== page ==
SpinVox responds to BBC: Yes, we use people, but it's all good

SpinVox replies to a BBC story that says its 'Voice Message Conversion System', which transcribes your voice mails to text, may just be some peeps and a pen

Flora Graham
4 min read

SpinVox is people! It's people! That's the Soylent Green cry of the BBC this morning -- its tech correspondent, Rory Cellan-Jones, is sad to find out that SpinVox is using people to translate his voicemails into text, rather than a super-computer called D2, or 'the Brain'.

The worry is that SpinVox is sending our voicemails overseas to be translated by loose-lipped call centres, who might blab our secrets everywhere.

The BBC reports that a Facebook group for people who worked at a SpinVox call centre in Egypt shows screenshots of whole voicemails that were sent to people to be transcribed, including what looks like confidential business info.

SpinVox says its voice-recognition system relies on the Brain, but uses people when the computer can't recognise some words. In fact, it says this combo of computer and human brain power is the big idea behind SpinVox.

The marketing-speak on SpinVox's Web site makes its system sound like a Big Thought-style black box surrounded by white-coated boffins, but the reality is more technical and mundane.

"The machine component of the system converts as much as it can," SpinVox's Johnathan Simnett told us. "If it doesn't recognise a word or a sound, then it refers that portion of the message to a language expert. Then the machine learns and it shouldn't have to ask again."

SpinVox says its 'language experts' are trained call-centre people around the world, which are necessary for the service to be up and running 24 hours a day. But it insists call-centre employees never see whole voicemails -- just small chunks.

It told us the screenshots and audio on Facebook are training samples, and don't affect anyone's privacy. For example, said Simnett, "there's a bit of audio where somebody's going 'Leave a message!' and somebody in the background's going 'Yeah, I'm leaving a message!'."

The call centre on the Facebook page failed to get hired after training, said Simnett.

We're not in love with the thought of call centre-ites giggling over our naughty voicemails, so how much of our chat is going through their possibly prurient ears? It depends.

Each time you get a voicemail from a new person, that's a new funky accent and vocabulary for the system to learn. 

"Right at the beginning, it might be that 100 per cent of that message is being converted by a human being -- but that's not one human being just looking at your messages, that's a bunch of human beings operating around the world," Simnett said.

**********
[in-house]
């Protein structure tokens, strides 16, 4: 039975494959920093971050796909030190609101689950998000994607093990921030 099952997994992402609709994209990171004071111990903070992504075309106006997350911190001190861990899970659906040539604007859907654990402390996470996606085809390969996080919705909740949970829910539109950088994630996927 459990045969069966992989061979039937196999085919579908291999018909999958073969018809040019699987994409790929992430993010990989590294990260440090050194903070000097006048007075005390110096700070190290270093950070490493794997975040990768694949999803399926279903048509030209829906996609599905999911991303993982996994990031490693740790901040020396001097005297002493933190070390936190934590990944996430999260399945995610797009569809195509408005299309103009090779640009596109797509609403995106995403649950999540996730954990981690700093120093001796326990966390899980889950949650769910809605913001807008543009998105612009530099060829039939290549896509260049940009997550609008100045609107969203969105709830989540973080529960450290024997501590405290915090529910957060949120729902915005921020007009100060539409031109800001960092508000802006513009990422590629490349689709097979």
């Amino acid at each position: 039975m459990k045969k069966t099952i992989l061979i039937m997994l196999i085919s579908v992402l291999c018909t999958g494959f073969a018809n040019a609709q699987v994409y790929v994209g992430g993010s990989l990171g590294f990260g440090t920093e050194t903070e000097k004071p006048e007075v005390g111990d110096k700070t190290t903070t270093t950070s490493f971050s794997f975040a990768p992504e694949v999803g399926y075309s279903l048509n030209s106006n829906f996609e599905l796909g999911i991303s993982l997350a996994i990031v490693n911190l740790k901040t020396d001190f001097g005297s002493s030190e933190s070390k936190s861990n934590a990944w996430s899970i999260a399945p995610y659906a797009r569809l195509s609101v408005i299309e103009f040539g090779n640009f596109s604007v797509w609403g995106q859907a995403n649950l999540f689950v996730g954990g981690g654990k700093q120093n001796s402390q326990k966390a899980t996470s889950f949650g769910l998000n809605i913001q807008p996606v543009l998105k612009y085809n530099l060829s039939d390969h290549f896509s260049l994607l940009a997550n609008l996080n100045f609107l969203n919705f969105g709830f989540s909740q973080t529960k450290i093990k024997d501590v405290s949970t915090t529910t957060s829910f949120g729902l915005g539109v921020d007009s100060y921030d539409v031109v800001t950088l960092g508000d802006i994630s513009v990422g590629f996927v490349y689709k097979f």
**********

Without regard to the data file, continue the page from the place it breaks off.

It insists that the amount of machine conversion is constantly increasing as the machines learn. It wouldn't tell us the total percentage of voicemails that get the human touch, saying it could help competitors guess its technique.

The BBC's Cellan-Jones tested SpinVox's claims by sending the same recording several times to see if the computer would come back with the same transcription. He says in his blog that the results were wildly different.

SpinVox explains this by saying that even if the voice mail is an identical recording, each one is different because of noise or delay on the line -- which can make a recording sound dissimilar to a machine.

As for privacy, SpinVox insists that it sticks to the letter of the law. It stores data within the European Economic Area, as enforced by the UK Data Protection Act, and everything sent to its overseas call centres is encrypted.

"The security we have is the same sort that you'd have with your bank. When you call your bank, you're giving an operator totally complete information -- they could write that down. Our guys can't even do that," Simnett said.

SpinVox is also struggling with cash, offering its employees stock options rather than their monthly paycheques. It admits it's having cash-flow problems, but denies it's because it's blowing all its money on call centres instead of using its fancy computer.

In the end, SpinVox says that even if it wanted to, it couldn't rely on call centres to do all the translating, because it's handling so many calls.

"The idea that we're running a Mechanical Turk operation -- don't look behind the curtain because this amazing machine that translates your speech is just some bloke writing it down -- is nonsense; we couldn't possibly scale," claims Simnet.

We think SpinVox could have avoided this controversy if it had toned down its super-computer marketing message and been clearer that our voicemails will probably be peeked at by overseas call centres, even if it's only in little pieces. Then we wouldn't feel so cheated that there's not a giant robot answering our calls.

SpinVox offered us an account to try it out -- as with all our review samples, provided to us for free -- and we'll be giving it a run-through ourselves in the near future.